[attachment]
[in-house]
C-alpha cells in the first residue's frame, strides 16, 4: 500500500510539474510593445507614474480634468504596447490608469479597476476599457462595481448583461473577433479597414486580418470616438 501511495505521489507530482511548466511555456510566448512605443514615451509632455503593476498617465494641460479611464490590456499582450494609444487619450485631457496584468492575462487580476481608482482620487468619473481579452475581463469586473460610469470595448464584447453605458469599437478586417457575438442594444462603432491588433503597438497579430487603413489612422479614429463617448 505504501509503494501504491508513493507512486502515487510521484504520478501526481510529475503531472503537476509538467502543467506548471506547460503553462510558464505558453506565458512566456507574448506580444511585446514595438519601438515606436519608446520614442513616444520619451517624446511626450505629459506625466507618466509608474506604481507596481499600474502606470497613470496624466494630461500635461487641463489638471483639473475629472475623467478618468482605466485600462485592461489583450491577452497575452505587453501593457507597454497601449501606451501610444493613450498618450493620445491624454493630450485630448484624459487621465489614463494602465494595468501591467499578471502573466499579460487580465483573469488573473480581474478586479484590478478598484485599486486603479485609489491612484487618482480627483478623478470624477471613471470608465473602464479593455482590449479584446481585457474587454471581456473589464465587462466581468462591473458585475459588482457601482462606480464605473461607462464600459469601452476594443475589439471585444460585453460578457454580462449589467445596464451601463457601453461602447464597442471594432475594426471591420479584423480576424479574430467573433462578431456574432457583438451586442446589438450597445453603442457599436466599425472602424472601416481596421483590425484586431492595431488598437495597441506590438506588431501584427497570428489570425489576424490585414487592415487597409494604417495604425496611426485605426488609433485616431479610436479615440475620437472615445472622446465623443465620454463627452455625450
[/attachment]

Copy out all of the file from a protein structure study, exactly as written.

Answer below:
[in-house]
C-alpha cells in the first residue's frame, strides 16, 4: 500500500510539474510593445507614474480634468504596447490608469479597476476599457462595481448583461473577433479597414486580418470616438 501511495505521489507530482511548466511555456510566448512605443514615451509632455503593476498617465494641460479611464490590456499582450494609444487619450485631457496584468492575462487580476481608482482620487468619473481579452475581463469586473460610469470595448464584447453605458469599437478586417457575438442594444462603432491588433503597438497579430487603413489612422479614429463617448 505504501509503494501504491508513493507512486502515487510521484504520478501526481510529475503531472503537476509538467502543467506548471506547460503553462510558464505558453506565458512566456507574448506580444511585446514595438519601438515606436519608446520614442513616444520619451517624446511626450505629459506625466507618466509608474506604481507596481499600474502606470497613470496624466494630461500635461487641463489638471483639473475629472475623467478618468482605466485600462485592461489583450491577452497575452505587453501593457507597454497601449501606451501610444493613450498618450493620445491624454493630450485630448484624459487621465489614463494602465494595468501591467499578471502573466499579460487580465483573469488573473480581474478586479484590478478598484485599486486603479485609489491612484487618482480627483478623478470624477471613471470608465473602464479593455482590449479584446481585457474587454471581456473589464465587462466581468462591473458585475459588482457601482462606480464605473461607462464600459469601452476594443475589439471585444460585453460578457454580462449589467445596464451601463457601453461602447464597442471594432475594426471591420479584423480576424479574430467573433462578431456574432457583438451586442446589438450597445453603442457599436466599425472602424472601416481596421483590425484586431492595431488598437495597441506590438506588431501584427497570428489570425489576424490585414487592415487597409494604417495604425496611426485605426488609433485616431479610436479615440475620437472615445472622446465623443465620454463627452455625450